Aging Right in the Community: A Boston Medical Proposal Ending Homelessness in Older Adults

The American homeless population is in the midst of its own ‘silver tsunami’. As chronically homeless baby boomers reach their 50s, 60s, and 70s, many previously housing-secure seniors are aging into unexpected poverty due to high housing costs on a fixed income. In the U.S., 31 percent of the 564,700 homeless individuals nationwide were over 50 in 2014, a 20% increase from 2007. In Boston alone there are 2,400 homeless individuals over 50 years old. But the age of a homeless person does not reflect the toll the stress of homelessness can take on their health. A recent study found that geriatric conditions, such as frailty, cataracts, and dementia, were more common in older homeless adults than in housed adults 20 years older. These medical issues contribute to the already high mortality rate among the homeless and help to explain why only 5% of the homeless population nationwide is over 65.


Boston Medical Center’s Elder’s Living at Home Program (ELAHP) and MLPB (formerly Medical-Legal Partnership | Boston) have partnered to form the Aging Right in the Community initiative, which works to prevent homelessness amongst the most at-risk seniors through case management and pro bono legal services. In 1986, ELAHP was created to confront the lack of services available to older men and women, above 55, who suffer from or are at risk of experiencing homelessness. Similar to how Boston led the country by creating one of the first medical respite programs in 1985 and ELAHP in 1986, the Aging Right in the Community initiative hopes to lead the way in homelessness prevention.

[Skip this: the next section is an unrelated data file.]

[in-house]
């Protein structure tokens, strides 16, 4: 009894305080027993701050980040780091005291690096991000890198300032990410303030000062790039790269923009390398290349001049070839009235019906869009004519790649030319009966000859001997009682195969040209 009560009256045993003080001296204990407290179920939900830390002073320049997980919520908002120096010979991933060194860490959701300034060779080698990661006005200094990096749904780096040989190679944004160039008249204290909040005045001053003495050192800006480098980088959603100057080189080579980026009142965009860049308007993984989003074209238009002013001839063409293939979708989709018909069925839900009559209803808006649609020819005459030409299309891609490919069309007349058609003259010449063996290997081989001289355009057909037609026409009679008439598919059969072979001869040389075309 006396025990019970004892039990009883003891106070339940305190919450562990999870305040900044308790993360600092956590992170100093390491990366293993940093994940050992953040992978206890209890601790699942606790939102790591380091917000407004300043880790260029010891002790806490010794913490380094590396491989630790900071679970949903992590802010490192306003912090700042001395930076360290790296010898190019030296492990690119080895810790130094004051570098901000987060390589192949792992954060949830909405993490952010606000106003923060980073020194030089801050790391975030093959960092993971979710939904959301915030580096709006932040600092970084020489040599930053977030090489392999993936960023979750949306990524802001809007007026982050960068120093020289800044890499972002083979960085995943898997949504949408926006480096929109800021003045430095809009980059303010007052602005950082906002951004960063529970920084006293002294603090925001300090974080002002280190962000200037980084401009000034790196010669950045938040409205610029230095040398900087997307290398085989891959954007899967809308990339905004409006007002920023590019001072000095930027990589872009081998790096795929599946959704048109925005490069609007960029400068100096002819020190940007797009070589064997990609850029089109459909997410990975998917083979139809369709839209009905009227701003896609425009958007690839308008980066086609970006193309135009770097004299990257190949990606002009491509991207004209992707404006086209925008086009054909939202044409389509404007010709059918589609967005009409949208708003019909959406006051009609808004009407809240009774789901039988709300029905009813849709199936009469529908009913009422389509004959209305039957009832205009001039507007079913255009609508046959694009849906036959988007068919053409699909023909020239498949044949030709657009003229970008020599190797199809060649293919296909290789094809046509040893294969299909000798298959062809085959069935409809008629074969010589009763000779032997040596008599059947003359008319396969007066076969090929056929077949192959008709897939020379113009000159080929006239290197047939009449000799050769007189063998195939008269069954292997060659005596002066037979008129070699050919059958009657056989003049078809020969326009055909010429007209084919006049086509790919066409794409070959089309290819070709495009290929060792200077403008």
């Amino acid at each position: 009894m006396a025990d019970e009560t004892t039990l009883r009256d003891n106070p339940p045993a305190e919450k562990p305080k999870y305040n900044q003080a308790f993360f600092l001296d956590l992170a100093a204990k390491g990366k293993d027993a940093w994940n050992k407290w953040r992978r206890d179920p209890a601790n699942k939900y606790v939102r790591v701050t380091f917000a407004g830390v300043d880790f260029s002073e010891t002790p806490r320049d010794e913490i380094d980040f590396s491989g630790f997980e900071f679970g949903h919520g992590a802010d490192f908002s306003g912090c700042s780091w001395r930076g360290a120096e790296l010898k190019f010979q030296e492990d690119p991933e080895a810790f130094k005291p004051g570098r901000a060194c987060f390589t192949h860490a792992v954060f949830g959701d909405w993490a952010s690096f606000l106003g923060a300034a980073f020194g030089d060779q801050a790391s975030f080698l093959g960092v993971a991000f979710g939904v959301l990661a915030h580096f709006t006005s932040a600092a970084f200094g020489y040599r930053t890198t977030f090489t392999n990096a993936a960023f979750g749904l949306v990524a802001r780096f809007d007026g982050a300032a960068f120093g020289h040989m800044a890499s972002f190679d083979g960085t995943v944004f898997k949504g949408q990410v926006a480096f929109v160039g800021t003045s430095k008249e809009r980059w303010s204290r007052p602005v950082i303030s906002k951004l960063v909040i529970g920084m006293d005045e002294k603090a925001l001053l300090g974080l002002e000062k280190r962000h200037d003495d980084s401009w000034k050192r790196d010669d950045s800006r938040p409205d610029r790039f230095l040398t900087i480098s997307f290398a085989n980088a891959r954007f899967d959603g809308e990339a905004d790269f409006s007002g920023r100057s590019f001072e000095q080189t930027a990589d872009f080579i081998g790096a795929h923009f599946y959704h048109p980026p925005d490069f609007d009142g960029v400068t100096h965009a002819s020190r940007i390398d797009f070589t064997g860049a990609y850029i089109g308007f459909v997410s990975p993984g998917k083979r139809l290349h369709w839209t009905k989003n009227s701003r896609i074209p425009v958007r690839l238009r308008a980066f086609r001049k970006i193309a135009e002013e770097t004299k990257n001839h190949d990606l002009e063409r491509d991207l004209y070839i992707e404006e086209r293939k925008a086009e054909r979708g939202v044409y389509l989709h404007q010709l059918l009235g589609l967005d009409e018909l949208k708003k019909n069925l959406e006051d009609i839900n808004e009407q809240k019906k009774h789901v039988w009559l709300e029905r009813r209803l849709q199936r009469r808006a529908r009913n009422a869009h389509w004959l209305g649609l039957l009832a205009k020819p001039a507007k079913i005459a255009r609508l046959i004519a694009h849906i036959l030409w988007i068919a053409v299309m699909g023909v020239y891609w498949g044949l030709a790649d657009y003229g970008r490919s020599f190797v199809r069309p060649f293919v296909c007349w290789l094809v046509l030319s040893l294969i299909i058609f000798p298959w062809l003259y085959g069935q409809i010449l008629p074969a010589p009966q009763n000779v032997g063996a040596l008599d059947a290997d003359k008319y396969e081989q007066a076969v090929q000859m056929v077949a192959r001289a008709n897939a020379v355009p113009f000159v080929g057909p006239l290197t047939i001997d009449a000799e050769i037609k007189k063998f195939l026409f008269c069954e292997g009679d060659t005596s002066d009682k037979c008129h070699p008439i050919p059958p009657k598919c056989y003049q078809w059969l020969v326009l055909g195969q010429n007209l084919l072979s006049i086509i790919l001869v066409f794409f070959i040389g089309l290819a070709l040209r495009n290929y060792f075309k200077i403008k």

The Aging Right in the Community initiative is in its fourth year of implementation and has been working to address the elder homelessness issue through three distinct approaches. First, the initiative works with those that are currently homeless to help them transition into safe, affordable, permanent housing. The program also provides services to those who have been homeless in the past to ensure stabilization in their current community. Finally, Aging Right in the Community engages in prevention services with those at imminent risk of losing their access to housing. The central goals for the program remain the same across the three populations it helps. By providing clients with a support system, including help resolving legal issues when needed, Aging Right in the Community hopes to bring about systemic change to the problem of housing insecurity by helping at-risk seniors live independently in stable housing.


Since 2013, Aging Right in the Community has prevented homelessness in 94 percent of its clients and 98 percent of those stabilized through their services have remained in stable housing. Though the initial goal for Aging Right in the Community was 100 clients over the first 3 years, the 148 clients served by the program have saved MassHealth an estimated $2.43 in health care costs for each dollar spent on case management.


The Aging Right in the Community initiative is planning an expansion into the Mystic Valley region this year and the impressive numbers reflecting the program’s success are only likely to grow. By targeting seniors who are at-risk of facing or are currently experiencing housing insecurity, Aging Right in the Community offers a lifeline to some of the most vulnerable in our community.

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